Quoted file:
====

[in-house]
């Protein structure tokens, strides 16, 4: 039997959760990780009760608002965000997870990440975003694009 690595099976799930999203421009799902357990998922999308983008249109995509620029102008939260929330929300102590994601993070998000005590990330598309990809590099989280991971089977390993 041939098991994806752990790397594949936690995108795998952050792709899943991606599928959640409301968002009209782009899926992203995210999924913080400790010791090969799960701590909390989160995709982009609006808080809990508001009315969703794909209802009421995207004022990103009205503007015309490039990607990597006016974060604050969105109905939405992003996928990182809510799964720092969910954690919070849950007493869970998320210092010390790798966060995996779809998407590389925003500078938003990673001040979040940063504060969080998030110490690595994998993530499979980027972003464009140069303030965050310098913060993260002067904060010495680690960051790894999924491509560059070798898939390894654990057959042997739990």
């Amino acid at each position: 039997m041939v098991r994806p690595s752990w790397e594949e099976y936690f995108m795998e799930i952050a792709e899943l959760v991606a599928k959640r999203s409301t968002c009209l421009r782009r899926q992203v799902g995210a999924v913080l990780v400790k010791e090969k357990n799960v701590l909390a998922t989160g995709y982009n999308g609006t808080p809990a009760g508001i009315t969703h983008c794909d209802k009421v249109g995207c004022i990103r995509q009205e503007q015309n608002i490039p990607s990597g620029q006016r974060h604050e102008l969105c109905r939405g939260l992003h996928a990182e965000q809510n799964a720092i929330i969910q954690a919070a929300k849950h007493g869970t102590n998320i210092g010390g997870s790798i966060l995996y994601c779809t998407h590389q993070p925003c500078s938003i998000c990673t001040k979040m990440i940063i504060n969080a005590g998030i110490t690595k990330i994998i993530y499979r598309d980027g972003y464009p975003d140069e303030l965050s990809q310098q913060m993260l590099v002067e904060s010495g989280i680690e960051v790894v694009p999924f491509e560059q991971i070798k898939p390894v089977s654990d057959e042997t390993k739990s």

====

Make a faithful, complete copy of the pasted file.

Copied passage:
[in-house]
């Protein structure tokens, strides 16, 4: 039997959760990780009760608002965000997870990440975003694009 690595099976799930999203421009799902357990998922999308983008249109995509620029102008939260929330929300102590994601993070998000005590990330598309990809590099989280991971089977390993 041939098991994806752990790397594949936690995108795998952050792709899943991606599928959640409301968002009209782009899926992203995210999924913080400790010791090969799960701590909390989160995709982009609006808080809990508001009315969703794909209802009421995207004022990103009205503007015309490039990607990597006016974060604050969105109905939405992003996928990182809510799964720092969910954690919070849950007493869970998320210092010390790798966060995996779809998407590389925003500078938003990673001040979040940063504060969080998030110490690595994998993530499979980027972003464009140069303030965050310098913060993260002067904060010495680690960051790894999924491509560059070798898939390894654990057959042997739990």
């Amino acid at each position: 039997m041939v098991r994806p690595s752990w790397e594949e099976y936690f995108m795998e799930i952050a792709e899943l959760v991606a599928k959640r999203s409301t968002c009209l421009r782009r899926q992203v799902g995210a999924v913080l990780v400790k010791e090969k357990n799960v701590l909390a998922t989160g995709y982009n999308g609006t808080p809990a009760g508001i009315t969703h983008c794909d209802k009421v249109g995207c004022i990103r995509q009205e503007q015309n608002i490039p990607s990597g620029q006016r974060h604050e102008l969105c109905r939405g939260l992003h996928a990182e965000q809510n799964a720092i929330i969910q954690a919070a929300k849950h007493g869970t102590n998320i210092g010390g997870s790798i966060l995996y994601c779809t998407h590389q993070p925003c500078s938003i998000c990673t001040k979040m990440i940063i504060n969080a005590g998030i110490t690595k990330i994998i993530y499979r598309d980027g972003y464009p975003d140069e303030l965050s990809q310098q913060m993260l590099v002067e904060s010495g989280i680690e960051v790894v694009p999924f491509e560059q991971i070798k898939p390894v089977s654990d057959e042997t390993k739990s």